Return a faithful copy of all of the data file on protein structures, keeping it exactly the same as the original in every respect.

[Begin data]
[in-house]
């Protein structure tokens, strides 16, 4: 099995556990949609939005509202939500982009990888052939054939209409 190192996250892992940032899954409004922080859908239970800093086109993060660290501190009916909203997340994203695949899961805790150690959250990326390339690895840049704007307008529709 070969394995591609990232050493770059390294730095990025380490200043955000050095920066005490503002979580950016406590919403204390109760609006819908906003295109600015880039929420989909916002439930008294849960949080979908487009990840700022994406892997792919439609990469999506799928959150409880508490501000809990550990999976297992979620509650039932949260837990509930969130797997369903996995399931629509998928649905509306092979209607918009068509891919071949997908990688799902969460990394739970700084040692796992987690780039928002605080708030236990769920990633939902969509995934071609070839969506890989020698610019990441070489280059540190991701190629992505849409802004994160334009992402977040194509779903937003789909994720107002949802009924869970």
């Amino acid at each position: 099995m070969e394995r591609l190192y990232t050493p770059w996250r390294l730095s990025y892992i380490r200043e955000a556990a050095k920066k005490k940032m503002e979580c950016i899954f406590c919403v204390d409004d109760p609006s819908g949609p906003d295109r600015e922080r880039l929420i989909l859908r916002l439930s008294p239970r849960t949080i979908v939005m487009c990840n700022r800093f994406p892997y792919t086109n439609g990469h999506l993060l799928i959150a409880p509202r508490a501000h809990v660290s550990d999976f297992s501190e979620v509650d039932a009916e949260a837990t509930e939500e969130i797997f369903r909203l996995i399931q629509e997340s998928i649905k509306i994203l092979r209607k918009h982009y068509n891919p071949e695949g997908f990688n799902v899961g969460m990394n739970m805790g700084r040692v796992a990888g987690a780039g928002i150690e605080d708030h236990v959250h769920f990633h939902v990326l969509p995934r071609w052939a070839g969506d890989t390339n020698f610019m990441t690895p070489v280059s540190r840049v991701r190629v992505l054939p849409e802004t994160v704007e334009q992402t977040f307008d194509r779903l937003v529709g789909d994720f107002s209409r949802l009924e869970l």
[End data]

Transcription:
[in-house]
């Protein structure tokens, strides 16, 4: 099995556990949609939005509202939500982009990888052939054939209409 190192996250892992940032899954409004922080859908239970800093086109993060660290501190009916909203997340994203695949899961805790150690959250990326390339690895840049704007307008529709 070969394995591609990232050493770059390294730095990025380490200043955000050095920066005490503002979580950016406590919403204390109760609006819908906003295109600015880039929420989909916002439930008294849960949080979908487009990840700022994406892997792919439609990469999506799928959150409880508490501000809990550990999976297992979620509650039932949260837990509930969130797997369903996995399931629509998928649905509306092979209607918009068509891919071949997908990688799902969460990394739970700084040692796992987690780039928002605080708030236990769920990633939902969509995934071609070839969506890989020698610019990441070489280059540190991701190629992505849409802004994160334009992402977040194509779903937003789909994720107002949802009924869970």
């Amino acid at each position: 099995m070969e394995r591609l190192y990232t050493p770059w996250r390294l730095s990025y892992i380490r200043e955000a556990a050095k920066k005490k940032m503002e979580c950016i899954f406590c919403v204390d409004d109760p609006s819908g949609p906003d295109r600015e922080r880039l929420i989909l859908r916002l439930s008294p239970r849960t949080i979908v939005m487009c990840n700022r800093f994406p892997y792919t086109n439609g990469h999506l993060l799928i959150a409880p509202r508490a501000h809990v660290s550990d999976f297992s501190e979620v509650d039932a009916e949260a837990t509930e939500e969130i797997f369903r909203l996995i399931q629509e997340s998928i649905k509306i994203l092979r209607k918009h982009y068509n891919p071949e695949g997908f990688n799902v899961g969460m990394n739970m805790g700084r040692v796992a990888g987690a780039g928002i150690e605080d708030h236990v959250h769920f990633h939902v990326l969509p995934r071609w052939a070839g969506d890989t390339n020698f610019m990441t690895p070489v280059s540190r840049v991701r190629v992505l054939p849409e802004t994160v704007e334009q992402t977040f307008d194509r779903l937003v529709g789909d994720f107002s209409r949802l009924e869970l």